Vaping investigation breakthrough: ‘Sticky’ chemical linked to THC may be to blame

Vitamin E acetate found in all lung fluid samples tested from injured vapers

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US health officials are reporting a breakthrough in their investigation into the cause of an outbreak of vaping illnesses.

As NBC News reported earlier, numerous lung illnesses have been diagnosed as lipoid pneumonia, in which large amount of lipids, potentially from inhaling vaporized oil, become concentrated in the lungs.

That being said, there is still a small group of EVALI patients who report having used only nicotine-containing e-cigarettes or vaping products rather than THC-containing products.

The Centers for Disease Control said the additive, which can cause serious lung injury when vaped, was found in 29 patients from ten different states who were all diagnosed with EVALI, or e-cigarette or vaping associated lung injury. The substance recently became a go-to substitute for vape juice producers looking to cut corners, especially in black market THC cartridges where there's no oversight or regulation.

Although the findings announced Friday do not rule out other possible compounds or ingredients that may be causing the lung injuries, Schuchat described the lab results as a "breakthrough" in the investigation.

Vitamin E acetate is not found in Juul products, for instance, though it's not yet clear what products besides those bought on the black market might have been using the additive, believing it to be harmless.

The latest samples were collected through a process in which fluid is pushed into the lungs and then collected for analysis.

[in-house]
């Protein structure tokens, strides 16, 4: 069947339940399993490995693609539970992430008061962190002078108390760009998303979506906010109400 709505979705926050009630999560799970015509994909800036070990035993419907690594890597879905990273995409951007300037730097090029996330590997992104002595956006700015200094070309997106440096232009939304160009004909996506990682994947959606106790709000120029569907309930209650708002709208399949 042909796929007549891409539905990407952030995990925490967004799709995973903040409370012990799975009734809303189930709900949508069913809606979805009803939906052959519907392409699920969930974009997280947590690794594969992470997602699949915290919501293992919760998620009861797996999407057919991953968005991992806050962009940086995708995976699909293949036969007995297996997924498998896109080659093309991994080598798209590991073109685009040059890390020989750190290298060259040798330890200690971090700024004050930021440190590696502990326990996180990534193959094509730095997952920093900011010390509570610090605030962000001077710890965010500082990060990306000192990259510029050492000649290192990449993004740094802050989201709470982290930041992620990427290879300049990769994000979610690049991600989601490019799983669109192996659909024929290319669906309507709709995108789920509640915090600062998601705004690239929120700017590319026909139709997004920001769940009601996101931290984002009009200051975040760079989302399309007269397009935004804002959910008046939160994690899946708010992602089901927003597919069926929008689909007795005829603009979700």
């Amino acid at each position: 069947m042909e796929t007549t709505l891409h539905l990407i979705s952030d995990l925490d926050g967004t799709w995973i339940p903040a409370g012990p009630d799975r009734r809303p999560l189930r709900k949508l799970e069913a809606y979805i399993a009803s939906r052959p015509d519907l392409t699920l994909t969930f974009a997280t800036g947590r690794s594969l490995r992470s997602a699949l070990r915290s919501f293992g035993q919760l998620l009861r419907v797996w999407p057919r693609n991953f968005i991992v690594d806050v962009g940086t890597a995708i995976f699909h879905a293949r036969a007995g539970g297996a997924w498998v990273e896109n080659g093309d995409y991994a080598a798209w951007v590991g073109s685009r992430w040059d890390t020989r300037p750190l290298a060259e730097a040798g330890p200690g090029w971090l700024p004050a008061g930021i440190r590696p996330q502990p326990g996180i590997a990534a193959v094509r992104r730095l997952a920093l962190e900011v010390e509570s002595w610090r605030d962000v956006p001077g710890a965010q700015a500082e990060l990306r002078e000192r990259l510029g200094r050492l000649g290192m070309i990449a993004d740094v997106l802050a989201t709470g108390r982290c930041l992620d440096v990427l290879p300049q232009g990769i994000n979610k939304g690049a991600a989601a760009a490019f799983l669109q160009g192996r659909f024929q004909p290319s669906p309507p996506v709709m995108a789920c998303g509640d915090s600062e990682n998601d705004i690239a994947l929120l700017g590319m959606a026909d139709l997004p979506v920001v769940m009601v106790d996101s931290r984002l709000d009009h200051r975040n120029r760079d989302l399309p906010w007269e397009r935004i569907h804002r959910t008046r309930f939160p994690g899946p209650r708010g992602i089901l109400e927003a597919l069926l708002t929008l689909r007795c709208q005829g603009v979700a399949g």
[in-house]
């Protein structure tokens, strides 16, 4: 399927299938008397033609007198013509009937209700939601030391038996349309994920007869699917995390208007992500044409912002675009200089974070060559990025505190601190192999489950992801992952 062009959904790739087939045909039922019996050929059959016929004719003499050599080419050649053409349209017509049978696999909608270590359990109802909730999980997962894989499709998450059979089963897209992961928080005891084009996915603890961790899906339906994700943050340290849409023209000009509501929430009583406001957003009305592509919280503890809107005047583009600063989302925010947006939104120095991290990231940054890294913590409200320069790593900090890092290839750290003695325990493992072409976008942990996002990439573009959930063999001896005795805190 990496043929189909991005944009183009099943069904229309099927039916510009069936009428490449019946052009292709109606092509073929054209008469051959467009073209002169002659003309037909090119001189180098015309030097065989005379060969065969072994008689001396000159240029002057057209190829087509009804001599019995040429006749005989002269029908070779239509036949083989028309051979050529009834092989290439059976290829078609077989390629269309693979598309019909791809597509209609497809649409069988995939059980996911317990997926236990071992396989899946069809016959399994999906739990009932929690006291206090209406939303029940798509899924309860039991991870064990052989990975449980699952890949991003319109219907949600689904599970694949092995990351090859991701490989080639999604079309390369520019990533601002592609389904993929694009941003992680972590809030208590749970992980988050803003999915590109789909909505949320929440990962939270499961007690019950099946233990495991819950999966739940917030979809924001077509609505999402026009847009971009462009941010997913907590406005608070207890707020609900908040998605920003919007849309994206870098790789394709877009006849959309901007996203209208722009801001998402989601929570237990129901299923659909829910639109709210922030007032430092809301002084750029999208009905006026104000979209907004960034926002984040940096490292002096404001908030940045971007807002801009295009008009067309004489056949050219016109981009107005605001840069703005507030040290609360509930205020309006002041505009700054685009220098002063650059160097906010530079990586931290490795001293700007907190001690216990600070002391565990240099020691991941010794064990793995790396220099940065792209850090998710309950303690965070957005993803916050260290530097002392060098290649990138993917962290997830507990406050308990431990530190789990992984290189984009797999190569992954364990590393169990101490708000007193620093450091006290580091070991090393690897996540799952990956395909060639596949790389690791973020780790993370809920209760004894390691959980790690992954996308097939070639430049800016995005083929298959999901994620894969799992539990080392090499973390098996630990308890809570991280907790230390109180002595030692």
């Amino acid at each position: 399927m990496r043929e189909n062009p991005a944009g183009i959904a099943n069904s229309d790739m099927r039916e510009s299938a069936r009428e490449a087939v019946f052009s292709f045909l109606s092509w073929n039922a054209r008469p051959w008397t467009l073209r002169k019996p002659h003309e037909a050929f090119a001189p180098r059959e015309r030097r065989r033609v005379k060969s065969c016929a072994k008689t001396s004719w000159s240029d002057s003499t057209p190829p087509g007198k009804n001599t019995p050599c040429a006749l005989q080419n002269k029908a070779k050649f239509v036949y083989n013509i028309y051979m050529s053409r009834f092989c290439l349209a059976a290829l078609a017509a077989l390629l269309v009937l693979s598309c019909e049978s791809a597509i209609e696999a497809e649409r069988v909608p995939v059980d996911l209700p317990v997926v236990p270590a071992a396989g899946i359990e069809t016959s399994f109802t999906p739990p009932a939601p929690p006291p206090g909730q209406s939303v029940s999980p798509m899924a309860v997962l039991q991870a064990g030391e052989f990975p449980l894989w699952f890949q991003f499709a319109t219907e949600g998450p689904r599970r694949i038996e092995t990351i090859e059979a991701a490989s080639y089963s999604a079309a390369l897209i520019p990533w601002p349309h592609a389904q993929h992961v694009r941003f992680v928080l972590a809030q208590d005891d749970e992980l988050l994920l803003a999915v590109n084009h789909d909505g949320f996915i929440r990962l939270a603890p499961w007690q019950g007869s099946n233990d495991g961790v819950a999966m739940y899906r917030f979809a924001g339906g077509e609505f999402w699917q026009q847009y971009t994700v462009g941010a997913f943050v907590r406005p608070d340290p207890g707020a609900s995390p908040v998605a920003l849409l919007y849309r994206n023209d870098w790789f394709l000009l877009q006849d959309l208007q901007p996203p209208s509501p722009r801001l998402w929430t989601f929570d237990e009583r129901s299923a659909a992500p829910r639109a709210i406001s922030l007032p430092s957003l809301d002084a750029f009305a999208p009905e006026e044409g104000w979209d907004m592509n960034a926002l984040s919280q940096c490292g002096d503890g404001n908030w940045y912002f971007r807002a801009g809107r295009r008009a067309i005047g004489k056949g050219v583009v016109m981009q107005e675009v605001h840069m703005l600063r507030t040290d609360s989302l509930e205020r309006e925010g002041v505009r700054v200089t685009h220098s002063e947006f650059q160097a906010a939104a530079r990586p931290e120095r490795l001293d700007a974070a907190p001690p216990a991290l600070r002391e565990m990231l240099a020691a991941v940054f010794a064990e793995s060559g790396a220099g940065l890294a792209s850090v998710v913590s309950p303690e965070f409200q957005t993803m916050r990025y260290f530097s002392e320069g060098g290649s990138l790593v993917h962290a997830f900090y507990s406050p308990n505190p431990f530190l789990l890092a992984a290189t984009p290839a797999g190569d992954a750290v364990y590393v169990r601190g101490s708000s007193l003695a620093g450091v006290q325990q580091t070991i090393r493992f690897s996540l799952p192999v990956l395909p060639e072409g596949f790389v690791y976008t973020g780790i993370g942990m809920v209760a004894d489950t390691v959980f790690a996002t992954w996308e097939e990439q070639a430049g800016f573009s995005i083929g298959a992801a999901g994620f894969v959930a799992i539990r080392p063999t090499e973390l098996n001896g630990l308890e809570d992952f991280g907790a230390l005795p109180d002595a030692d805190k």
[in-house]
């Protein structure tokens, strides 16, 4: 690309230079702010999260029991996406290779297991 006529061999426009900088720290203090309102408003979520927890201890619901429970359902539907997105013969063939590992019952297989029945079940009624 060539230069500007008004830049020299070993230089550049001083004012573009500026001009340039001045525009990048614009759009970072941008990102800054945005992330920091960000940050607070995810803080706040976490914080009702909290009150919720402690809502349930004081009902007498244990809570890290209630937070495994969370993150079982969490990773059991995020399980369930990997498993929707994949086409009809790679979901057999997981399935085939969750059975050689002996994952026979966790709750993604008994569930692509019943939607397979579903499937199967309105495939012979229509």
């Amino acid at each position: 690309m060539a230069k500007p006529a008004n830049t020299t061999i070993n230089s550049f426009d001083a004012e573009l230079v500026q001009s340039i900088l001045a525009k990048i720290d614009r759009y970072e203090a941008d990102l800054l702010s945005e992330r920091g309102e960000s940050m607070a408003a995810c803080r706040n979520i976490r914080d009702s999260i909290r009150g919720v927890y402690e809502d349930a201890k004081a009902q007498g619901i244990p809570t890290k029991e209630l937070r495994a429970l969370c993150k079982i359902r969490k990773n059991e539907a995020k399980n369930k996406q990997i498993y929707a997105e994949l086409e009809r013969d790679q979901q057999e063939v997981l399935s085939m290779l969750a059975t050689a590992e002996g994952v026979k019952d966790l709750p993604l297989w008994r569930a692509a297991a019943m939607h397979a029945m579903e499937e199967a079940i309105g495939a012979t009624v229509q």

The CDC has issued numerous warnings since the outbreak began, including advising people not to vape any products that contain THC.

"This is the first time that we have detected a potential chemical of concern in biologic samples from patients with these lung injuries". Health investigators have said since almost the beginning of the outbreak in mid-August that some ingredients, including vitamin E acetate, could be responsible for some of the lung illness cases. The CDC has said that in a small percentage of confirmed illnesses, patients had reported using nicotine-only products.

The CDC's study was published today in the Morbidity and Mortality Weekly Report (MMWR).

Vitamin E acetate was the only substance tested for that showed up in all 29 samples. Finding THC in 82% of samples is "very noteworthy", but on the flip side, not finding it in 18% of samples is "very explainable", said Dr. Jim Pirkle of the CDC's Environmental Health Laboratory during the news conference. It usually does not cause harm when swallowed, but its effects when inhaled have not been extensively studied.

State health officials in NY had first identified vitamin E acetate from several samples collected in August that were analyzed by the Wadsworth Center lab.

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